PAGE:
• Power Trio: Any and all trinities (a central Buddha with two servants, one servant of the left and one of the right).
  • Random Number God: The game has a gacha mechanic where one summons Buddhas and skills at various rarities. Notably averted in battle compared to its predecessor games – the player decides the attacking order via team placement, which enemy to prioritize by selecting them, when to attack and can manually cast spells. Combined attacks are still random, however.
  • Rare Random Drop: Any Buddhas with the highest Gold rarity (5 stars), who rarely show up from summoning. All tathāgatas and vidyārājas belong to this rarity, though the game fortunately lets you choose one from thirteen of them as a starter. Ironically, the 2-stars are also this, as there are precisely 2 characters with this rarity (Nittenshi and Gattenshi), making them less likely to show up than the common 3-stars.
  • Red and Black and Evil All Over: The Sixth Heaven, the base of Māra and his minions, is very dark, has blood red clouds and equally red ominous patterns in the sky.
  • The Runt at the End: Limited Buddhas are a fancy lineup of golds… and Bonten, who is silver.
  • Shout-Out: Spiritual Successorship to Bungo to Alchemist aside, the default 4-star and above spell special dialogues seem to have been inspired by Bleach's Shikai and Resurrección.
  • Signature Move: Each spell 3-star and up is unique to a Buddha, and though a Buddha can be equipped with and use another's spells, only by equipping their corresponding (4-star and higher) spell can they trigger special dialogues.
  • Skill Scores and Perks: The Mandala Board allows each Buddha a stat boost with each unlocked node. As one progresses on the board, more resources are needed and some node sets have level prerequisites. The board also comes with nodes that unlock side stories for the character involved.
  • The Smurfette Principle: The game is loaded with good-looking men on both sides of good and bad… and Ashuku Nyorai. Averted in the anime where Ashuku is a crossdressing guy.
  • Spiritual Successor: This game is often compared to Touken Ranbu, but it is actually the spiritual successor to Bungo to Alchemist, as it shares more similarities to the latter than the former.
    • The playable characters are not personifications; they are already humanoid figures.
    • This game's Mandala Board mechanic for strengthening Buddhas resembles BunAl's Blossoming instead of TouRabu's Refinery, and there are separate material maps to farm for specific types of materials on certain days of the week similar to BunAl's Special shelf.
    • Combat is vertical-scrolling as opposed to TouRabu's horizontal-scrolling.
    • Maps are in the form of straight left-to-right lines with parallel branches, which resemble BunAl's Tainted Book maps.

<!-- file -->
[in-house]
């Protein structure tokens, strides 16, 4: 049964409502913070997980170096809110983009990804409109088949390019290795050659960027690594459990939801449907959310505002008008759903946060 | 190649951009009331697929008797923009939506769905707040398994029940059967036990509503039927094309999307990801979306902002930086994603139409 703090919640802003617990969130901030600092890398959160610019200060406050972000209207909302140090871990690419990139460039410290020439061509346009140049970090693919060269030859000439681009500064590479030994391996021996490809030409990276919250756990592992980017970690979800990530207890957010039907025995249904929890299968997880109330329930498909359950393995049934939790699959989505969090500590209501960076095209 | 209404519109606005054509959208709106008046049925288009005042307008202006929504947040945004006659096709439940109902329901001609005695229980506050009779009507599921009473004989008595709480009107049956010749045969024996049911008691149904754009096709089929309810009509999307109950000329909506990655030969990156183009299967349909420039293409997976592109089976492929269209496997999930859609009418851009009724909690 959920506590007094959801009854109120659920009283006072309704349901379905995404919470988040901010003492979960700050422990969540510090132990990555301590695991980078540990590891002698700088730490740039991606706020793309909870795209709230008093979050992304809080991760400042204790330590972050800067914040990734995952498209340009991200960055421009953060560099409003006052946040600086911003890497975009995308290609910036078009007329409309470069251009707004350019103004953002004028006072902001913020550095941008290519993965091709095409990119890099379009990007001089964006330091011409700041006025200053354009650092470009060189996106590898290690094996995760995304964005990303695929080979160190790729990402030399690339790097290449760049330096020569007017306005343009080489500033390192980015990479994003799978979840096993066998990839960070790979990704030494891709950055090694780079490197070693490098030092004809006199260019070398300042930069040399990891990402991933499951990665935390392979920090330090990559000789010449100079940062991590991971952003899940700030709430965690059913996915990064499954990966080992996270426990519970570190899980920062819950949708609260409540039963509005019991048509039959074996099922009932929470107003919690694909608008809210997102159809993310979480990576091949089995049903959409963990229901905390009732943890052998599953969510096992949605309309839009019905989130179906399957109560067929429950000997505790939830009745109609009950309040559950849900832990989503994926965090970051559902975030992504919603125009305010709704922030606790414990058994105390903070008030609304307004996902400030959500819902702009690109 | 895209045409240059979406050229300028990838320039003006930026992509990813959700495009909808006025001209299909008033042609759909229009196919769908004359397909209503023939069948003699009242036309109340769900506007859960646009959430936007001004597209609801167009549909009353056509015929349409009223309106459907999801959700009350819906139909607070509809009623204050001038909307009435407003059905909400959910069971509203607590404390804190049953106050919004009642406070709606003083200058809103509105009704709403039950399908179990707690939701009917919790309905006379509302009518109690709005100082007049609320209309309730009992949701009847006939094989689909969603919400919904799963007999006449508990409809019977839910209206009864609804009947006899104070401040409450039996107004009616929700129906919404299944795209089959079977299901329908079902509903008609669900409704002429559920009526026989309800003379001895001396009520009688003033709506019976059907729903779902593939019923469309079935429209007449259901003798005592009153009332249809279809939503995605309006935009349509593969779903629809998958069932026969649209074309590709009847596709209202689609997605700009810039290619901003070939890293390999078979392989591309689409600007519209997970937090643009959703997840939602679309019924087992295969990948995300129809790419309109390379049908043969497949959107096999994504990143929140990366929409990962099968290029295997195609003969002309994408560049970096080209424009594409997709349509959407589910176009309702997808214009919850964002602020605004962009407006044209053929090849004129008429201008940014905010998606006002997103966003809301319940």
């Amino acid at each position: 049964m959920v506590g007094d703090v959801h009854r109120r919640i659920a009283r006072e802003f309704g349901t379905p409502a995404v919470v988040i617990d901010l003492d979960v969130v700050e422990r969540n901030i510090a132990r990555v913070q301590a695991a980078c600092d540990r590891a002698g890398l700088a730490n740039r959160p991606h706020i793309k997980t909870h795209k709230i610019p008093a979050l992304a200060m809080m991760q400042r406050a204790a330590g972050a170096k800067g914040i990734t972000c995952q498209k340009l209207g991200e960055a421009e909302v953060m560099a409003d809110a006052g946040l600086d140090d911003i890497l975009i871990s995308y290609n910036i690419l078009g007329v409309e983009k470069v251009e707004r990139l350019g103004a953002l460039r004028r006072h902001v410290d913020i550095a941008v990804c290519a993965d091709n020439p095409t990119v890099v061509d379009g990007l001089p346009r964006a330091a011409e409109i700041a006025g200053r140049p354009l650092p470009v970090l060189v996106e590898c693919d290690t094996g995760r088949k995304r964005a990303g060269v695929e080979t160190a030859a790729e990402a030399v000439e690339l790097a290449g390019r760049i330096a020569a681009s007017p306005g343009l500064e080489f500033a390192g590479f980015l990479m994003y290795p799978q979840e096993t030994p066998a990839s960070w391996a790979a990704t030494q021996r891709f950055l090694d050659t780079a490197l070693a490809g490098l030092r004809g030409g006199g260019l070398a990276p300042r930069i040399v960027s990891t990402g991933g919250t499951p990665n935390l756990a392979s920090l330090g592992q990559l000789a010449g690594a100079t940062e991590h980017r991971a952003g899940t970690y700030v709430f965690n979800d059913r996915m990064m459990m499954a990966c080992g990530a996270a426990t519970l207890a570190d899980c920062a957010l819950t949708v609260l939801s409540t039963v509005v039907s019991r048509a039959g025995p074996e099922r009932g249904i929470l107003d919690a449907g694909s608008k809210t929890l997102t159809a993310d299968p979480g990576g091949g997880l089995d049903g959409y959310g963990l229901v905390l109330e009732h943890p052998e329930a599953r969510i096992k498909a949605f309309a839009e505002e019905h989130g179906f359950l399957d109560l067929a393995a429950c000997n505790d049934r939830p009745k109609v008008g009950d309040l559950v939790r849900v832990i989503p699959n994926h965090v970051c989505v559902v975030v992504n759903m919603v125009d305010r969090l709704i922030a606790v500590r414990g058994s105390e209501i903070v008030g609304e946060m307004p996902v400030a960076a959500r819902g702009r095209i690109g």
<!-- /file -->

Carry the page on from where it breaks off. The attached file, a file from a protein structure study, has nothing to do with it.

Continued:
• You cannot summon duplicates of already existing characters; duplicates will be instantly scrapped and turned into strengthening for existing ones.
    • Upgrading spell cards by merging duplicates is similar to BunAl's Memoria, down to having changed artwork (for 4-star and rarer cards) when upgraded.
    • There is a Great Hall feature where one can acquire furnitures to decorate similar to BunAl's Librarian's Office.
  • Status Buff: In addition to the usual temporary buffs by casting spells, permanent buffs granted to all team members depend on the type of the captain.
    • Tathāgatas increase the team's HP.
    • Vidyārājas increase the team's attack.
    • Bodhisattvas increase the team's defense.
    • Devas increase the team's spell strength.
  • Submissive Badass: All Buddhas are under the command of the dōmori, but they are deities with divine powers and the capability to salvage mankind. This is not to mention Buddhas who serve other Buddhas as well.
  • Super-Deformed: In the Great Hall, you can see all your acquired Buddhas hanging out and interacting in chibi form. During summoning animation, they can occasionally pop up as well.
  • Super Move Portrait Attack: During the casting of spells, the screen will cut to either a special sprite of the character, or the artwork on their spell card for spells at 4-stars and up. Combined attacks are also this.
  • Temporary Online Content: This game is especially egregious with this, as most 5-star Buddhas are limited event summons and it's easier to count those who aren't limited than those who are.
  • Undying Loyalty: All over the place.
    • For starters, all Buddhas are loyal to the dōmori.
    • The two servants in a trinity are loyal to the central Buddha by definition.
    • Many Buddha factions (i.e. Four Heavenly Kings) are under the command of and loyal to another Buddha.
  • Video Game Remake: This game is the 2019 remake of the original 2016 Namu Amida Butsu!, which became defunct in 2018.
  • Widget Series: It's a game about Japanese Buddhism, what do you expect?
  • You Gotta Have Blue Hair: Hair colors are many and varied among characters, from blond, red and brown to blue, pink and green, as well as multicolor, the biggest offender being Hana whose hair color spans a whole spectrum from blue to pink.
Top

How well does it match the trope?

Example of:

/

Media sources:

/

Report